All printing and writing paper grades are facing poor demand and low operating rates at the mills. That said, producers are taking enormous amounts of downtime in efforts to balance the markets. Paper is readily available in all printing and writing grades, with normal order lead times for each grade. Newsprint grades are faring the worst with low demand and high inventories, and a very weak market. The market for uncoated woodfree grades is relatively stable, but the March price increase attempt by producers was only partially successful. The market for SCA/SCA+ grades is perhaps the strongest of any as this grade has been used to replace higher cost lightweight coated grades by some end-use customers.
Willamette Falls Paper will restart the West Linn, OR paper mill in Q3-2019, making printing paper first, then possibly other grades. The mill shut in 2017 due to a lack of market pulp. The mill is expected to restart in Q3, making both coated freesheet and uncoated freesheet paper. (From the web)
The Flambeau River Papers, CellMark agreement has been approved by a Wisconsin court, with the paper mill to partially reopen within two weeks. CellMark Papers accounts for 80% of the mill’s total revenue. When CellMark ceased payments on June 5, the mill was no longer able to make payroll and the vast majority of its employees were laid off. (From the web)
The Chinese market has seen prices for major paper and board grades flatline or head down this month. The heated Sino-US trade war is continuing to bite into China’s packaging industry. Recycled board producers, especially those in the exportoriented southern provinces, have slowed down production since late May following price drops for three consecutive months. (PPI Asia)
Sappi has become an International Stakeholder member of the Programme for the Endorsement of Forest Certification (PEFC™), which enables them to vote in PEFC’s General Assembly and join their Working Groups/Committees. (Press Release)
Local newspapers need Federal help, as they represent democratic accountability for local government, amongst many other things, but are in extreme decline with the number of newsroom employees at newspapers in the U.S. declining over 45% since 2008.
(click here to read the entire article from The NewYork Times posted online July 8, 2019)
Wood pulp prices are down $40/tonne in June, and have fallen over 12% ytd in 2019. Fiber costs are 14% to 26% of total mill production costs of paper.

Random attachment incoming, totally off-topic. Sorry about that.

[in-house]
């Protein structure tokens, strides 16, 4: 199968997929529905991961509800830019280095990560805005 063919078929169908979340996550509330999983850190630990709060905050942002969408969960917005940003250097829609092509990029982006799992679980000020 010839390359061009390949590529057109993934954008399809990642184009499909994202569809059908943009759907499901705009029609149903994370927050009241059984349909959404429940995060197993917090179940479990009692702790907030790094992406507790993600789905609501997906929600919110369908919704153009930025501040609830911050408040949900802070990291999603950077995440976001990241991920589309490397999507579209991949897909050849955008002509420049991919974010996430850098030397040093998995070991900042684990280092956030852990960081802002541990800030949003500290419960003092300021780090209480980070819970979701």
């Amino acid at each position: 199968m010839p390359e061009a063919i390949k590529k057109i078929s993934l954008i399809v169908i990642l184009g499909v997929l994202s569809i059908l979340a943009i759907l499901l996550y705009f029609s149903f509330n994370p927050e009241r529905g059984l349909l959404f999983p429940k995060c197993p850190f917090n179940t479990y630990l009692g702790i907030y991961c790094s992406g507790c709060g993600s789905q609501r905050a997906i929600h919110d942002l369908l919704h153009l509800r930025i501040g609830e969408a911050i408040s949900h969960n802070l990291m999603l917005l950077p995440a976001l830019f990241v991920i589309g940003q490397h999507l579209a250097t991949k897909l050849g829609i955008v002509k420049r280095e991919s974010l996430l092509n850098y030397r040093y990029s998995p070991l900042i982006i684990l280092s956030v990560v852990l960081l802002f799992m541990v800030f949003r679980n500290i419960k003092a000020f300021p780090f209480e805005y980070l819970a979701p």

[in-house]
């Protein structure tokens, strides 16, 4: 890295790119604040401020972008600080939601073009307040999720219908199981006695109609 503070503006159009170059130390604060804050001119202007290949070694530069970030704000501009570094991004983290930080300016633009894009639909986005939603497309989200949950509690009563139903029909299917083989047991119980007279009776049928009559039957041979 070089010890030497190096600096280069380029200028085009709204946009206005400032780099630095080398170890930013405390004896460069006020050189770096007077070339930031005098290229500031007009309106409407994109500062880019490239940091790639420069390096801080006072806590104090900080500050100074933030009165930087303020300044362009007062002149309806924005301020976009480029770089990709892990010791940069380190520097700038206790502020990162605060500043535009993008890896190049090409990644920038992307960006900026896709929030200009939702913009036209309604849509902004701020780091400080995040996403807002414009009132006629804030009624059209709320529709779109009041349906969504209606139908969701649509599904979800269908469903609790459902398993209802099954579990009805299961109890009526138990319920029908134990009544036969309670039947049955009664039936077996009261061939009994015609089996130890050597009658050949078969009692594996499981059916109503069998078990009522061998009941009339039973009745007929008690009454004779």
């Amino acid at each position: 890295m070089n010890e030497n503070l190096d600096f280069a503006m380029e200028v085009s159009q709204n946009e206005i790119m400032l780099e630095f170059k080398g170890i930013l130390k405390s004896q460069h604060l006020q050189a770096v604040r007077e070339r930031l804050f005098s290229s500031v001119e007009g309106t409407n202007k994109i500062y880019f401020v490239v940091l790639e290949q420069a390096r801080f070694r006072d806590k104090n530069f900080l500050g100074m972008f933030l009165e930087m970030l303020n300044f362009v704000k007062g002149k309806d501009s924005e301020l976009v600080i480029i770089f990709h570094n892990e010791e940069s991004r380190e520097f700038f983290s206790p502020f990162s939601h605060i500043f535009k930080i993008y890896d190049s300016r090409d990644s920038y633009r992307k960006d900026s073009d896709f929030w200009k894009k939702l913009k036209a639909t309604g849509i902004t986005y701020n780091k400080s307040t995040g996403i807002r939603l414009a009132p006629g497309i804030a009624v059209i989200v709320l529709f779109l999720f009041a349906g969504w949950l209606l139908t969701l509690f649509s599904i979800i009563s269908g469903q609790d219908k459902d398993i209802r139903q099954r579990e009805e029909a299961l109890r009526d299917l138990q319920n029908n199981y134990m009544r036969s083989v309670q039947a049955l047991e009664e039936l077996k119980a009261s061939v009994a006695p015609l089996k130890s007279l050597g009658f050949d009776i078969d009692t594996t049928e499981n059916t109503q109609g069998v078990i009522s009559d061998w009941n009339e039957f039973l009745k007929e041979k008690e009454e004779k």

Crude oil prices are down 26% vs. 2018, boosting the “macro” economy.
Currency exchange rates for the euro and Canadian dollar vs. the U.S. dollar are down slightly year over year.
Paper Grade Review
Coated grades – Not much has changed for coated grades this month. No improvement in demand, but prices are holding steady for now. End-use market indicators would suggest a poor outlook for coated grades over the coming years. Per RISI Paper Trader, magazine ad pages were down 15% in Q1 and catalog volumes showed a 9% decline in the same period.
Uncoated freesheet grades (UFS) – According to RISI, competition from imports and lower pulp costs should keep UFS prices at bay for the remainder of 2019. RISI predicts flat to slightly down UFS prices for the remainder of 2019, and static prices for 2020 unless a recession hits the U.S., in which case, prices would decrease.
Uncoated groundwood grades (UGW including SC) – Demand for UGW grades has been poor in the 1st half of 2019, with the only bright spot being SCA/A+ grades as alternatives for lightweight coated grades. As demand weakens for other grades, and imports of UGW into the U.S. rise, conditions are right for price erosion unless producers shut capacity.
Newsprint grades – Newsprint markets are very weak, and prices are facing downward pressure. Operating rates are low and mill inventories are high. Unless a significant amount of capacity is shuttered by North American producers, prices could falter in the 2nd half of 2019.
Ink on Paper
Quoted from Two Sides (June 18, 2019) – The results of a new survey commissioned by Two Sides reveal a telling insight into the public’s perceptions and attitudes towards print and paper. Carried out by independent research company Toluna, consumers from across the U.S. and Canada were surveyed on environmental topics and preferences relating to paper and print. Some of the findings include…
- 58% of U.S. consumers surveyed believe U.S. forests have been decreasing in size since the year 2000. In fact, U.S. forests had a net growth of over 1,500 NFL football fields per day since 2000.
- Only 15% of Americans and 21% of Canadians think the paper recovery rate exceeds 60% when it is over 68% in the U.S and 70% in Canada.
When it comes to reading books, magazines and newspapers, print is preferred over digital.
- 68% of Americans and Canadians believe print is the most enjoyable way to read books
- 65% of Americans and 59% of Canadians prefer to read magazines in print
- 53% of Americans and 49% of Canadians prefer to read newspapers in print
See the entire article here